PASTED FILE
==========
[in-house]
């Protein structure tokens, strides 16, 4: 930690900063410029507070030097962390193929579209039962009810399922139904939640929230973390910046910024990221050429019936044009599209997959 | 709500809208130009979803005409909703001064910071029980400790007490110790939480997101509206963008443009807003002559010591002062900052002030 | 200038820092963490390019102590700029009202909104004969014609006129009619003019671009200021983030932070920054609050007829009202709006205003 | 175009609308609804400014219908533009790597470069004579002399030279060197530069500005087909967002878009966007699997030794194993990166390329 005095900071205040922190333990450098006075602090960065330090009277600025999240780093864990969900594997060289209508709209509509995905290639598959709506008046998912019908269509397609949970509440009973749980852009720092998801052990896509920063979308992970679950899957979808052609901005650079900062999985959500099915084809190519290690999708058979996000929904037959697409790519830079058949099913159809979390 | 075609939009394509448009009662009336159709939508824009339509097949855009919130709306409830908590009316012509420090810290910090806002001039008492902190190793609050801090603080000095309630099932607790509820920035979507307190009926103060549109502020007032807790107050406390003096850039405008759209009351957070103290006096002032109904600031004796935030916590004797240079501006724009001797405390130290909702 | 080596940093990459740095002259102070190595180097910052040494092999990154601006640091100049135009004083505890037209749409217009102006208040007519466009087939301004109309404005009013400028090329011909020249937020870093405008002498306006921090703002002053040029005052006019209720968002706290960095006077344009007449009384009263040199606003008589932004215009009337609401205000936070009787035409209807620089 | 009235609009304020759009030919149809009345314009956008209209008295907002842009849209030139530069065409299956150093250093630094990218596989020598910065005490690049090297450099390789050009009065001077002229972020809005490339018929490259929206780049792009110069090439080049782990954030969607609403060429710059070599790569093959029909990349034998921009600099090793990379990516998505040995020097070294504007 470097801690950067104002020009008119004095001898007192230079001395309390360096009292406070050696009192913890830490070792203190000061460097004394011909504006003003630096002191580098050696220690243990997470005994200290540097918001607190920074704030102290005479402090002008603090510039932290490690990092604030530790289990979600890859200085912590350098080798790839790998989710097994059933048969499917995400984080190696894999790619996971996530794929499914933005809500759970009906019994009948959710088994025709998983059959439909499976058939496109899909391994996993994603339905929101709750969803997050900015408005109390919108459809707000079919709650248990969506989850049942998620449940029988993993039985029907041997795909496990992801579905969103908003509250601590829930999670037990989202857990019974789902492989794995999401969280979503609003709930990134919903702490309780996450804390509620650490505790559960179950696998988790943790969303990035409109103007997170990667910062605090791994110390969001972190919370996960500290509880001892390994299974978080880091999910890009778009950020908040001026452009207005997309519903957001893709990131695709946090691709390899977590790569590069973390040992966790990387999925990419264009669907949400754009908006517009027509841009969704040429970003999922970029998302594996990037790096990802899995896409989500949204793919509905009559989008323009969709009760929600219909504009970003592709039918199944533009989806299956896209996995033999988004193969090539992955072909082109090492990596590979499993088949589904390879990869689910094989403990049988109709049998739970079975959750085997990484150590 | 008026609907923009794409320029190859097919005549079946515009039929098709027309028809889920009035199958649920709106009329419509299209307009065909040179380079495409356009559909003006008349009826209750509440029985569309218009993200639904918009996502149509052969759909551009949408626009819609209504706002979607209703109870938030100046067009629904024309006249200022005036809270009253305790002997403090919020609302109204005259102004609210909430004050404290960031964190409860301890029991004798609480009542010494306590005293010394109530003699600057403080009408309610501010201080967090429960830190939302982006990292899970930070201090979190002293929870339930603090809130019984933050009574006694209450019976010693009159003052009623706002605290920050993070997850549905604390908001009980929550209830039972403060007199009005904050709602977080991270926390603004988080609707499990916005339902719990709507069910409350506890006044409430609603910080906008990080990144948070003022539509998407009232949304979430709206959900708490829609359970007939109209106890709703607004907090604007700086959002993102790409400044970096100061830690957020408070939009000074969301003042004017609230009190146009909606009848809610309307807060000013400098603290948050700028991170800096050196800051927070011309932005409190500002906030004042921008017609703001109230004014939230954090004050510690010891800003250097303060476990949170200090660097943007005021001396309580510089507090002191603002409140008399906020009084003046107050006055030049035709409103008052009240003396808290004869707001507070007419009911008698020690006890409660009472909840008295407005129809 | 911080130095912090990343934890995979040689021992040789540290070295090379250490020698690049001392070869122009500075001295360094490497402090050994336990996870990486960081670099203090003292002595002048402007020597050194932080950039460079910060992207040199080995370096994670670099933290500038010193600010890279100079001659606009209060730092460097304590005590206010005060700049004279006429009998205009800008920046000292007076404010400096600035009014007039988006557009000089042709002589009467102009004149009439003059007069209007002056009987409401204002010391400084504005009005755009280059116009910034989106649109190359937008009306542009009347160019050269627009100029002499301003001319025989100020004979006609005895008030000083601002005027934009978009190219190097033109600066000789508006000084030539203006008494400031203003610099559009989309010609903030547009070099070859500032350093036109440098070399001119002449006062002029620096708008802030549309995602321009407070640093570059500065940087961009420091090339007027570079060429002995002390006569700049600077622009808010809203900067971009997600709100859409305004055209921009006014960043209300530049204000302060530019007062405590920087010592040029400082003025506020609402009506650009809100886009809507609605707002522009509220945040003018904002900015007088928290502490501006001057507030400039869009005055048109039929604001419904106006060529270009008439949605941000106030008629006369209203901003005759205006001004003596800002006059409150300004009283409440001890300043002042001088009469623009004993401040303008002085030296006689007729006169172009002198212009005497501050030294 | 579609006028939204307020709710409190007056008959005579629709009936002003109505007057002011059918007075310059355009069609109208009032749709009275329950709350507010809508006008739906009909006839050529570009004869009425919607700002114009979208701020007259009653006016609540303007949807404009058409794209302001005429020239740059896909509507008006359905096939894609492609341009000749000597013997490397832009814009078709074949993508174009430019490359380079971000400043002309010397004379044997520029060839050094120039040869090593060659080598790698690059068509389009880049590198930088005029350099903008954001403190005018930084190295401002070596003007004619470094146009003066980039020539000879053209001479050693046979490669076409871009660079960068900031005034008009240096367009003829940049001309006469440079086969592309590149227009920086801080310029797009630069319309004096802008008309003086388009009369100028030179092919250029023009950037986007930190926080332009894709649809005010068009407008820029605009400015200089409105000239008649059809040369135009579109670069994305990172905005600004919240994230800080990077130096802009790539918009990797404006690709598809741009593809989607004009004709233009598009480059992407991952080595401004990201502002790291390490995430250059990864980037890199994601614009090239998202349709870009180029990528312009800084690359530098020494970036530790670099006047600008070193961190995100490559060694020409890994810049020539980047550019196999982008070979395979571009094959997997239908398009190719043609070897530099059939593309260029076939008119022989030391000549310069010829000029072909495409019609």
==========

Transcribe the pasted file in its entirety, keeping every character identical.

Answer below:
[in-house]
């Protein structure tokens, strides 16, 4: 930690900063410029507070030097962390193929579209039962009810399922139904939640929230973390910046910024990221050429019936044009599209997959 | 709500809208130009979803005409909703001064910071029980400790007490110790939480997101509206963008443009807003002559010591002062900052002030 | 200038820092963490390019102590700029009202909104004969014609006129009619003019671009200021983030932070920054609050007829009202709006205003 | 175009609308609804400014219908533009790597470069004579002399030279060197530069500005087909967002878009966007699997030794194993990166390329 005095900071205040922190333990450098006075602090960065330090009277600025999240780093864990969900594997060289209508709209509509995905290639598959709506008046998912019908269509397609949970509440009973749980852009720092998801052990896509920063979308992970679950899957979808052609901005650079900062999985959500099915084809190519290690999708058979996000929904037959697409790519830079058949099913159809979390 | 075609939009394509448009009662009336159709939508824009339509097949855009919130709306409830908590009316012509420090810290910090806002001039008492902190190793609050801090603080000095309630099932607790509820920035979507307190009926103060549109502020007032807790107050406390003096850039405008759209009351957070103290006096002032109904600031004796935030916590004797240079501006724009001797405390130290909702 | 080596940093990459740095002259102070190595180097910052040494092999990154601006640091100049135009004083505890037209749409217009102006208040007519466009087939301004109309404005009013400028090329011909020249937020870093405008002498306006921090703002002053040029005052006019209720968002706290960095006077344009007449009384009263040199606003008589932004215009009337609401205000936070009787035409209807620089 | 009235609009304020759009030919149809009345314009956008209209008295907002842009849209030139530069065409299956150093250093630094990218596989020598910065005490690049090297450099390789050009009065001077002229972020809005490339018929490259929206780049792009110069090439080049782990954030969607609403060429710059070599790569093959029909990349034998921009600099090793990379990516998505040995020097070294504007 470097801690950067104002020009008119004095001898007192230079001395309390360096009292406070050696009192913890830490070792203190000061460097004394011909504006003003630096002191580098050696220690243990997470005994200290540097918001607190920074704030102290005479402090002008603090510039932290490690990092604030530790289990979600890859200085912590350098080798790839790998989710097994059933048969499917995400984080190696894999790619996971996530794929499914933005809500759970009906019994009948959710088994025709998983059959439909499976058939496109899909391994996993994603339905929101709750969803997050900015408005109390919108459809707000079919709650248990969506989850049942998620449940029988993993039985029907041997795909496990992801579905969103908003509250601590829930999670037990989202857990019974789902492989794995999401969280979503609003709930990134919903702490309780996450804390509620650490505790559960179950696998988790943790969303990035409109103007997170990667910062605090791994110390969001972190919370996960500290509880001892390994299974978080880091999910890009778009950020908040001026452009207005997309519903957001893709990131695709946090691709390899977590790569590069973390040992966790990387999925990419264009669907949400754009908006517009027509841009969704040429970003999922970029998302594996990037790096990802899995896409989500949204793919509905009559989008323009969709009760929600219909504009970003592709039918199944533009989806299956896209996995033999988004193969090539992955072909082109090492990596590979499993088949589904390879990869689910094989403990049988109709049998739970079975959750085997990484150590 | 008026609907923009794409320029190859097919005549079946515009039929098709027309028809889920009035199958649920709106009329419509299209307009065909040179380079495409356009559909003006008349009826209750509440029985569309218009993200639904918009996502149509052969759909551009949408626009819609209504706002979607209703109870938030100046067009629904024309006249200022005036809270009253305790002997403090919020609302109204005259102004609210909430004050404290960031964190409860301890029991004798609480009542010494306590005293010394109530003699600057403080009408309610501010201080967090429960830190939302982006990292899970930070201090979190002293929870339930603090809130019984933050009574006694209450019976010693009159003052009623706002605290920050993070997850549905604390908001009980929550209830039972403060007199009005904050709602977080991270926390603004988080609707499990916005339902719990709507069910409350506890006044409430609603910080906008990080990144948070003022539509998407009232949304979430709206959900708490829609359970007939109209106890709703607004907090604007700086959002993102790409400044970096100061830690957020408070939009000074969301003042004017609230009190146009909606009848809610309307807060000013400098603290948050700028991170800096050196800051927070011309932005409190500002906030004042921008017609703001109230004014939230954090004050510690010891800003250097303060476990949170200090660097943007005021001396309580510089507090002191603002409140008399906020009084003046107050006055030049035709409103008052009240003396808290004869707001507070007419009911008698020690006890409660009472909840008295407005129809 | 911080130095912090990343934890995979040689021992040789540290070295090379250490020698690049001392070869122009500075001295360094490497402090050994336990996870990486960081670099203090003292002595002048402007020597050194932080950039460079910060992207040199080995370096994670670099933290500038010193600010890279100079001659606009209060730092460097304590005590206010005060700049004279006429009998205009800008920046000292007076404010400096600035009014007039988006557009000089042709002589009467102009004149009439003059007069209007002056009987409401204002010391400084504005009005755009280059116009910034989106649109190359937008009306542009009347160019050269627009100029002499301003001319025989100020004979006609005895008030000083601002005027934009978009190219190097033109600066000789508006000084030539203006008494400031203003610099559009989309010609903030547009070099070859500032350093036109440098070399001119002449006062002029620096708008802030549309995602321009407070640093570059500065940087961009420091090339007027570079060429002995002390006569700049600077622009808010809203900067971009997600709100859409305004055209921009006014960043209300530049204000302060530019007062405590920087010592040029400082003025506020609402009506650009809100886009809507609605707002522009509220945040003018904002900015007088928290502490501006001057507030400039869009005055048109039929604001419904106006060529270009008439949605941000106030008629006369209203901003005759205006001004003596800002006059409150300004009283409440001890300043002042001088009469623009004993401040303008002085030296006689007729006169172009002198212009005497501050030294 | 579609006028939204307020709710409190007056008959005579629709009936002003109505007057002011059918007075310059355009069609109208009032749709009275329950709350507010809508006008739906009909006839050529570009004869009425919607700002114009979208701020007259009653006016609540303007949807404009058409794209302001005429020239740059896909509507008006359905096939894609492609341009000749000597013997490397832009814009078709074949993508174009430019490359380079971000400043002309010397004379044997520029060839050094120039040869090593060659080598790698690059068509389009880049590198930088005029350099903008954001403190005018930084190295401002070596003007004619470094146009003066980039020539000879053209001479050693046979490669076409871009660079960068900031005034008009240096367009003829940049001309006469440079086969592309590149227009920086801080310029797009630069319309004096802008008309003086388009009369100028030179092919250029023009950037986007930190926080332009894709649809005010068009407008820029605009400015200089409105000239008649059809040369135009579109670069994305990172905005600004919240994230800080990077130096802009790539918009990797404006690709598809741009593809989607004009004709233009598009480059992407991952080595401004990201502002790291390490995430250059990864980037890199994601614009090239998202349709870009180029990528312009800084690359530098020494970036530790670099006047600008070193961190995100490559060694020409890994810049020539980047550019196999982008070979395979571009094959997997239908398009190719043609070897530099059939593309260029076939008119022989030391000549310069010829000029072909495409019609």